Hudson wasn’t the opening-day starter for the 2000 A’s. That honor fell to one of a trio of veterans in the Oakland rotation, Kevin Appier, who took the loss at then Network Associates Coliseum. However, Hudson took the ball in Game 2 of the season and absolutely dealt, firing seven innings of one-hit shutout baseball to lead Oakland past Detroit 3-1 in the A’s first victory of the year.

The dominant debut was the signpost of an epic era of A’s baseball, as the 2000 season would see the dawn of the Oakland Big Three. Two weeks after Hudson’s season debut, left-hander Mark Mulder made his major league debut, earning the win in a 6-3 victory in Cleveland. Just over three months after that, Barry Zito was called up to make the first start of his career, earning the win in a 10-3 victory over the Angels.

While the Billy Beane era was getting underway in Oakland — Hudson was actually the A’s first-round draft pick in the same year, though previous to, the hiring of Beane as general manager, with Mulder and Zito being the initial first-rounders, respectively in 1998 and ’99, under the now legendary front-office chief — across the Bay the Giants were off and running in beginning a fantastic era of their own in the House that Barry Built.

And as the Barry Bonds era ended with the addition of Barry Zito, now too the new World Championship era of Tim Lincecum and the pitching staff that has changed the way major league baseball teams build pitching staffs, there is no more perfect addition to the 2014 San Francisco Giants than Tim Hudson.

As for Hudson landing the start in the home opener, even with four other brilliant choices manager Bruce Bochy could have lined up for Tuesday’s start, it couldn’t really have been anyone else.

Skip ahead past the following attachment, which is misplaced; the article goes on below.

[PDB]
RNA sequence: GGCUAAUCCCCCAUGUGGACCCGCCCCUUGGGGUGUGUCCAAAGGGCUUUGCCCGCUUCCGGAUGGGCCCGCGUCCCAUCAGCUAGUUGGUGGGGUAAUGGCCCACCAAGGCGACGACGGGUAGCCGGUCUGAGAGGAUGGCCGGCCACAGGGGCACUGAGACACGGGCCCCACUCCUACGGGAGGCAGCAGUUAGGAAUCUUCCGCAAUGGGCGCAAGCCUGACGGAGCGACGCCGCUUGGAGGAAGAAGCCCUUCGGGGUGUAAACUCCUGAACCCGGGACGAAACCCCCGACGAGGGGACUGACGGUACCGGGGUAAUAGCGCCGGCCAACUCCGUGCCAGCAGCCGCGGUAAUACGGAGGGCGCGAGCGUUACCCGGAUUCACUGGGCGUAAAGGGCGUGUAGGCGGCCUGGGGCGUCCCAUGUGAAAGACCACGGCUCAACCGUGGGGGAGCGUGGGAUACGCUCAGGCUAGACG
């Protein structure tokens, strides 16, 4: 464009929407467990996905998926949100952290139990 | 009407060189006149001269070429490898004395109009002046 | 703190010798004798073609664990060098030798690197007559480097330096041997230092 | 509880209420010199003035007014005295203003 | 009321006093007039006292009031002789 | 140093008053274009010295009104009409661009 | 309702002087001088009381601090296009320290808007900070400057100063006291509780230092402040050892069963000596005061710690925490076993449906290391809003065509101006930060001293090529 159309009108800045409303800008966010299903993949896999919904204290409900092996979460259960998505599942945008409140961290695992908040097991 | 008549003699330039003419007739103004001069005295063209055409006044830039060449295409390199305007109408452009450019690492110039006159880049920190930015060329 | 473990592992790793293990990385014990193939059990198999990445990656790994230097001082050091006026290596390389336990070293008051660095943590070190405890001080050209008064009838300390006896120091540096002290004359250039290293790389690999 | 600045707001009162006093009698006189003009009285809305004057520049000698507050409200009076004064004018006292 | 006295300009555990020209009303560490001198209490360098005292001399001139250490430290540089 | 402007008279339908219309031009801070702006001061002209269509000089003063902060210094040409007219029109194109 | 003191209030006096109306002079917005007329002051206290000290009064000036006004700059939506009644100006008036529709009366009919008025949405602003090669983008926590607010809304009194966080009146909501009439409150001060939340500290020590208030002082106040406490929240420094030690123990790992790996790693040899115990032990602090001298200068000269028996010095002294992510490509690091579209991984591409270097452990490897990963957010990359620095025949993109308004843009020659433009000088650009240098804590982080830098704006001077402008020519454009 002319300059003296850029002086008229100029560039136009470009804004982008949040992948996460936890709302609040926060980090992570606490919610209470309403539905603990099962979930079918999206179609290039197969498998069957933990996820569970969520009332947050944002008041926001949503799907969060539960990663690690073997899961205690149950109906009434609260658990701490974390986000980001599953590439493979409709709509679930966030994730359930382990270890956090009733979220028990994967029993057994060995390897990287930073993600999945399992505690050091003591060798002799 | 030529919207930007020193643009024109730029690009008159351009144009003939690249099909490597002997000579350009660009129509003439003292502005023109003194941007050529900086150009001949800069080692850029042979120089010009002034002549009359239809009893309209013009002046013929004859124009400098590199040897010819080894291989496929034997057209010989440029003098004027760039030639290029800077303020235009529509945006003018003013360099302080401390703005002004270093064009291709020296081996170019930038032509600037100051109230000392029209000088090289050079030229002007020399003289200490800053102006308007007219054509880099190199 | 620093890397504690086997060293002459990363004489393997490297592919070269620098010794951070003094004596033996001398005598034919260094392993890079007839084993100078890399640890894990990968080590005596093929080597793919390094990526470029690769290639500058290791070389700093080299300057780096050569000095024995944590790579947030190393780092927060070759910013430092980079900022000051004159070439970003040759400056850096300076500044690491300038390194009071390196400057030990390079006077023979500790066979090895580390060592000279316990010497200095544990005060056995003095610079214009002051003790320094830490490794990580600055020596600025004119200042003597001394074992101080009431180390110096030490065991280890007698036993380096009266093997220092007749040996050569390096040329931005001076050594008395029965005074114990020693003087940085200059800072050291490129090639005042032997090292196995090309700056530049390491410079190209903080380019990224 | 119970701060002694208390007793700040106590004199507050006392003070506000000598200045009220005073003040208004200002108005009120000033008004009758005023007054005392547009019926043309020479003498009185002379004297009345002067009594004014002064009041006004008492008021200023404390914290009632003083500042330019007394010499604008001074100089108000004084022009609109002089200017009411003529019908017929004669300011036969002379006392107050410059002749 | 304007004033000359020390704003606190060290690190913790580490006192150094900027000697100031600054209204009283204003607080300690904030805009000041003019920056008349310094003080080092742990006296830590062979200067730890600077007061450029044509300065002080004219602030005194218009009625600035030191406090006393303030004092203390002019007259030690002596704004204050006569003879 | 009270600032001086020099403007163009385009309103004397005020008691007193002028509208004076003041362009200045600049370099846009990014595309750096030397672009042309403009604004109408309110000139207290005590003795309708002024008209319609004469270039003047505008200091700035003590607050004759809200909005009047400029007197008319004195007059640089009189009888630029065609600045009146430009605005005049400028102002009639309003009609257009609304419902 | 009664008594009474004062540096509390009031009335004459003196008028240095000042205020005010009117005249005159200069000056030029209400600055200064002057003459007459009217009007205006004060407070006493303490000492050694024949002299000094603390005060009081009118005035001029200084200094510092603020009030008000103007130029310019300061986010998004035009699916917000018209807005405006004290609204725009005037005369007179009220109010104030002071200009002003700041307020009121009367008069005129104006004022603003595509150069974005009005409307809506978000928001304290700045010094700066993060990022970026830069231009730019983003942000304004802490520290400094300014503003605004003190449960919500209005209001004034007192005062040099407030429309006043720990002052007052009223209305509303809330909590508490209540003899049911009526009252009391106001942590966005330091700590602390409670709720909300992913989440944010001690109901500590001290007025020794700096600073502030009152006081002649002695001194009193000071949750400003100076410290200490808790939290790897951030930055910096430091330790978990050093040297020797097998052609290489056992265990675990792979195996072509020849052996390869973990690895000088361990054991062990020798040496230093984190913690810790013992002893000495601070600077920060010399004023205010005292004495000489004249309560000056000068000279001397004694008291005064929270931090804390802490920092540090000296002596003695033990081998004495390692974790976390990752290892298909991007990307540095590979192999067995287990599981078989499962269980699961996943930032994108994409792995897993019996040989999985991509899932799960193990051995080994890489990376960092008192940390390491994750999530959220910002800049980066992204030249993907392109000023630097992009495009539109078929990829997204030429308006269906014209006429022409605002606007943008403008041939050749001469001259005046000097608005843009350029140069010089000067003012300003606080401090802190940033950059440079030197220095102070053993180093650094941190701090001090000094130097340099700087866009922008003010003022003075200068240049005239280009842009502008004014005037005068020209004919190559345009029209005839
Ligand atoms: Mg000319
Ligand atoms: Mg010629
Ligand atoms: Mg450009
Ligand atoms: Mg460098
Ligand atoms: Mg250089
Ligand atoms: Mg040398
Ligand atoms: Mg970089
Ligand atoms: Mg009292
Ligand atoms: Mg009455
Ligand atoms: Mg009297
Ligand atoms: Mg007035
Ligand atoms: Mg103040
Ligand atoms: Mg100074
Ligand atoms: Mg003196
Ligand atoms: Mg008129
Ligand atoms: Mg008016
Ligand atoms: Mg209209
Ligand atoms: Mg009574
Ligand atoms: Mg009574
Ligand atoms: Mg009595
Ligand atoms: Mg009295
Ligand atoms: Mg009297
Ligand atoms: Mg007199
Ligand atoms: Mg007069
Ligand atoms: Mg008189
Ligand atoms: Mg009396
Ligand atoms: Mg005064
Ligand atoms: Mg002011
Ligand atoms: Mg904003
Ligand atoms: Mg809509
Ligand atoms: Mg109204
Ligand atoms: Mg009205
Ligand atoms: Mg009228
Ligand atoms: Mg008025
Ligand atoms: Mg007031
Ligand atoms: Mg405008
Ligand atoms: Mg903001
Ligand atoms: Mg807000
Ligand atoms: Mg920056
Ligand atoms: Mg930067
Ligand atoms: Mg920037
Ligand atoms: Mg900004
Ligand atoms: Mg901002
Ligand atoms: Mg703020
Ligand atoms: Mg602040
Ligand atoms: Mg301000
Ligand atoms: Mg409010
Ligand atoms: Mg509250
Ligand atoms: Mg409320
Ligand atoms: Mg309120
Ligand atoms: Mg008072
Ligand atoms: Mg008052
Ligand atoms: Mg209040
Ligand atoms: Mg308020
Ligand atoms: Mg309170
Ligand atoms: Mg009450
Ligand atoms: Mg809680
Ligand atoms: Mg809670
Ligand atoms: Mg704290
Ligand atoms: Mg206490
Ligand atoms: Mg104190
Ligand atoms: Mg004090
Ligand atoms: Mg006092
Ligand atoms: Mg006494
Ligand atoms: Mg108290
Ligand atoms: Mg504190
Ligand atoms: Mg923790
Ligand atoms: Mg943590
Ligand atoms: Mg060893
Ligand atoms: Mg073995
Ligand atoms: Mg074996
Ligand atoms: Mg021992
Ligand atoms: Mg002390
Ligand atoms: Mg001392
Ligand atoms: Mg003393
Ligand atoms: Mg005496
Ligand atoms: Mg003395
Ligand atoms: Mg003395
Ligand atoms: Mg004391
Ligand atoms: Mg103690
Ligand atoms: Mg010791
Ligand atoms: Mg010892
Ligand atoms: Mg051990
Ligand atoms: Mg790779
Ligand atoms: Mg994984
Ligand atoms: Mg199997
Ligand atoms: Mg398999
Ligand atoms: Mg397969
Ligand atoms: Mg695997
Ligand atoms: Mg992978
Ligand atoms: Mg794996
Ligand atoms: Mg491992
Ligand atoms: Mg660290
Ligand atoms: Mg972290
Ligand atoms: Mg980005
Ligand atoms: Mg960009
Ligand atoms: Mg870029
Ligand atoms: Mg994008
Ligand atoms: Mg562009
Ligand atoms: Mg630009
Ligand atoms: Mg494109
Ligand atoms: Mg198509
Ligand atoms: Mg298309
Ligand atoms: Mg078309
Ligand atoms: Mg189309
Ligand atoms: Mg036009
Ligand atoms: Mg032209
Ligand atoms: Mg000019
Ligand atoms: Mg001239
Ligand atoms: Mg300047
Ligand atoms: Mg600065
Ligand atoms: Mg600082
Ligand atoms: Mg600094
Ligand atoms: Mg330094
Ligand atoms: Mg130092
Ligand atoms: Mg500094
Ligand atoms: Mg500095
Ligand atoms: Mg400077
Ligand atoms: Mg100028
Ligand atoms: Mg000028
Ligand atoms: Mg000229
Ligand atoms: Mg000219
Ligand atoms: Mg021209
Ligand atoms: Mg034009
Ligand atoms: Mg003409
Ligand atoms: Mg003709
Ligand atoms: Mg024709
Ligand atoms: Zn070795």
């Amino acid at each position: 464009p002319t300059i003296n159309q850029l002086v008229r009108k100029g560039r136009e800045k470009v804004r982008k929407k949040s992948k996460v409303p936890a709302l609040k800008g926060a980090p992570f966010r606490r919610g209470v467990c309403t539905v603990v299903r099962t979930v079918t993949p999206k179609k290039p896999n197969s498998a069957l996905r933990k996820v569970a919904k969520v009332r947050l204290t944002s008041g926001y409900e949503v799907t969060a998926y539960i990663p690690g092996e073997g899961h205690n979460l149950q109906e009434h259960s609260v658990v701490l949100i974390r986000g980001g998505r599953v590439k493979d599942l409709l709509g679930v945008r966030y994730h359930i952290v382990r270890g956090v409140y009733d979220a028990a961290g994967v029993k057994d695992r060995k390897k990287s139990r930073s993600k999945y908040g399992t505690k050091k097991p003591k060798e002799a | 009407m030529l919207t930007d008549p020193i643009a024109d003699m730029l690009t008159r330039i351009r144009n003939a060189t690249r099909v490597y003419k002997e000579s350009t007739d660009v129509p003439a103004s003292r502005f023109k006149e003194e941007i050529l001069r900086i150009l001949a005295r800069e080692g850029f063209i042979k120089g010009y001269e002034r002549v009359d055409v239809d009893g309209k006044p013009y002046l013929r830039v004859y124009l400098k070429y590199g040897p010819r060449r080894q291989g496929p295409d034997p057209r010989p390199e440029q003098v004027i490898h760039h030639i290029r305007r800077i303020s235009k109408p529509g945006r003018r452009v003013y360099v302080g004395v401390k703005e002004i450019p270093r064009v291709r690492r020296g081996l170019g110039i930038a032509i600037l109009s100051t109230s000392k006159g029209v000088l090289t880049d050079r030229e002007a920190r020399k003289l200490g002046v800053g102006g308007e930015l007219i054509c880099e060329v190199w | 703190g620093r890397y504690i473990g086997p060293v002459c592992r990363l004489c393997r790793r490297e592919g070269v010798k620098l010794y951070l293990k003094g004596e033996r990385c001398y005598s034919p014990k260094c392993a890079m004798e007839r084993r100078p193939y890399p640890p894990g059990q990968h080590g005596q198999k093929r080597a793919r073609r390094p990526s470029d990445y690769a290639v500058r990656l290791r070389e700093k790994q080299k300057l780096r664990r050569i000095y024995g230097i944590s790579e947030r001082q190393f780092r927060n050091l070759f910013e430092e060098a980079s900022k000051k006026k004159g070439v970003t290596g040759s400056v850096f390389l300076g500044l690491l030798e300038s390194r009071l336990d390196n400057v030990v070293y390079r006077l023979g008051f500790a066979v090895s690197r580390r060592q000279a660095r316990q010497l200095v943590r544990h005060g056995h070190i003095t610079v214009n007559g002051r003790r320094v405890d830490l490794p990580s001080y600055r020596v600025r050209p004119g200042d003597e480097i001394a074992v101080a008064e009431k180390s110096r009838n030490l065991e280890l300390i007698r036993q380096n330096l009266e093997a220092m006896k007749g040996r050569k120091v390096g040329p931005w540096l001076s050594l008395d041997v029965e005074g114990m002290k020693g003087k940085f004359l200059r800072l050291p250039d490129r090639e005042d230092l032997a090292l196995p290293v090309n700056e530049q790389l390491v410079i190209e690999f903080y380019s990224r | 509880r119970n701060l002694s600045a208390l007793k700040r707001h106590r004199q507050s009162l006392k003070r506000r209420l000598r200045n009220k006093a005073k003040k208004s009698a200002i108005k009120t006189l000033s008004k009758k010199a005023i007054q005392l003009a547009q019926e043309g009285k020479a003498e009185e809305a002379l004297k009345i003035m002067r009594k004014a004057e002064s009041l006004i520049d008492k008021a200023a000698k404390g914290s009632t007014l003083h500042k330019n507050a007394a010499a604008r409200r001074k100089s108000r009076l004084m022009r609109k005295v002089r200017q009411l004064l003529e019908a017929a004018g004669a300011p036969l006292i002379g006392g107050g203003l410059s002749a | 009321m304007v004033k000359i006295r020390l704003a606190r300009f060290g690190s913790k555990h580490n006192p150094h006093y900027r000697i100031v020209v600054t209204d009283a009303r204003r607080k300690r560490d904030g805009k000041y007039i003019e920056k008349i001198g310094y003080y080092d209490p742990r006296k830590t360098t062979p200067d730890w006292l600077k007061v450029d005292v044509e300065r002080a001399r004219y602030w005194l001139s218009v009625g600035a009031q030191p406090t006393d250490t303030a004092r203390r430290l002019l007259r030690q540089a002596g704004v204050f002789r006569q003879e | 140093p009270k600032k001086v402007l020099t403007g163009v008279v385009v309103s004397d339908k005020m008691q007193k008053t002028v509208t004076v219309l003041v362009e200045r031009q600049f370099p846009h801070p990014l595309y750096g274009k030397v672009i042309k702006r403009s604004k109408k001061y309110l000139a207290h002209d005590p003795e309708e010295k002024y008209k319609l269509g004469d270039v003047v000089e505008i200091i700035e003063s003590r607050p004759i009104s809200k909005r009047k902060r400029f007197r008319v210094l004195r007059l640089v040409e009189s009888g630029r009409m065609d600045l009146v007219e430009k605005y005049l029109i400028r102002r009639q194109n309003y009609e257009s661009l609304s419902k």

Biagini lands in San Jose

April 7, 2014

Joe Biagini describes the personality of the 2014 San Jose Giants’ pitching staff as more of a college team. That’s high praise, being as Biagini hardly got to enjoy his college career.

As a sophomore at College of San Mateo in 2010, Biagini underwent Tommy John surgery which effectively ended his tenure with the Bulldogs. By the numbers as a junior transfer at UC Davis, he didn’t have much fun, posting a 7.47 ERA over 13 relief outings.

Something peculiar happened during that 2011 season though, as the right-hander experienced a sever spike in velocity. A self-described weak kid growing up, Biagini topped out at 88 mph with his fastball on a good day while at CSM. By the end of his junior year at Davis though, he was touching 94 mph.

It was then Biagini — who was born in Menlo Park but moved to Santa Clara at age 4 — started getting some serious attention from major league scouts. And it was the team for which he grew up rooting that landed him, as the Giants selected Biagini in the 26th round of the 2011 draft.

“It didn’t really hit me right away. It was kind of a surreal experience,” Biagini said. “I felt honored to be worthy of playing for the Giants.”

After spending two seasons in Giants Low-A affiliate Augusta, Biagini was promoted to High-A San Jose to start the 2014 season. He made his debut with the minor-league Giants Monday at Lancaster, dealing to the tune of two hits through six shutout innings. Departing with a 1-0 lead, he ultimately took a no-decision as Lancaster rallied for two runs in the bottom of the ninth against reliever Tyler Mizenko to walk off on a two-run double by cleanup hitter Rio Ruiz.

Opposing teams figure to be hard-pressed to score against San Jose’s pitching staff this season though. San Jose is composed of most of the staff from last year’s Augusta team which ranked fourth in the South Atlantic League with a 3.45 team ERA and finished with best overall record in the league. The headline act in San Jose this year is 2012 first-round draft pick Chris Stratton, who earned his first win of the year in San Jose’s 7-1 opening-day win at Rancho Cucamonga.

“You can tell when you watch [Stratton] pitch that he just has something that throws hitters off,” Biagini said. “He is very unique.”

Biagini said he is in awe of many of the pitchers with whom he has come up through the ranks of the Giants’ farm system. Nine hurlers on the current San Jose staff pitched for the 2012 Short-Season Salem-Keizer team with which Biagini began his professional career.